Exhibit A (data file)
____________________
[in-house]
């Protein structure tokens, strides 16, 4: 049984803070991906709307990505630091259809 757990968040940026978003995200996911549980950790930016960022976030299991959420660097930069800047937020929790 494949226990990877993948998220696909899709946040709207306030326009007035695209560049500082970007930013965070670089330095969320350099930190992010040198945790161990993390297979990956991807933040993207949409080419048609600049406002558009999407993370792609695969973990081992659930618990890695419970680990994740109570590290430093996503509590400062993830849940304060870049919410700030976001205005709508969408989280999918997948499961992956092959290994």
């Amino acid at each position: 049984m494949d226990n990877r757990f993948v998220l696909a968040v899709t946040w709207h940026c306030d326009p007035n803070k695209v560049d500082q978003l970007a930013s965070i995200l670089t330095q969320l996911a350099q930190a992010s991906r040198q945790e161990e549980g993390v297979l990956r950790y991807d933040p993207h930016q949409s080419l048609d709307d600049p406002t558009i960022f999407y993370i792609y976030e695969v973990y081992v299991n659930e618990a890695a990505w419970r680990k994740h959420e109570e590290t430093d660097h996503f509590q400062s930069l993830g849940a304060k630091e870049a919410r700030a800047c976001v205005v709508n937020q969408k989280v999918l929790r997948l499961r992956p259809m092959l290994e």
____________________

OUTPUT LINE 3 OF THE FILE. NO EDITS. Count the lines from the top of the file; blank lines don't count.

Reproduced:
């Amino acid at each position: 049984m494949d226990n990877r757990f993948v998220l696909a968040v899709t946040w709207h940026c306030d326009p007035n803070k695209v560049d500082q978003l970007a930013s965070i995200l670089t330095q969320l996911a350099q930190a992010s991906r040198q945790e161990e549980g993390v297979l990956r950790y991807d933040p993207h930016q949409s080419l048609d709307d600049p406002t558009i960022f999407y993370i792609y976030e695969v973990y081992v299991n659930e618990a890695a990505w419970r680990k994740h959420e109570e590290t430093d660097h996503f509590q400062s930069l993830g849940a304060k630091e870049a919410r700030a800047c976001v205005v709508n937020q969408k989280v999918l929790r997948l499961r992956p259809m092959l290994e």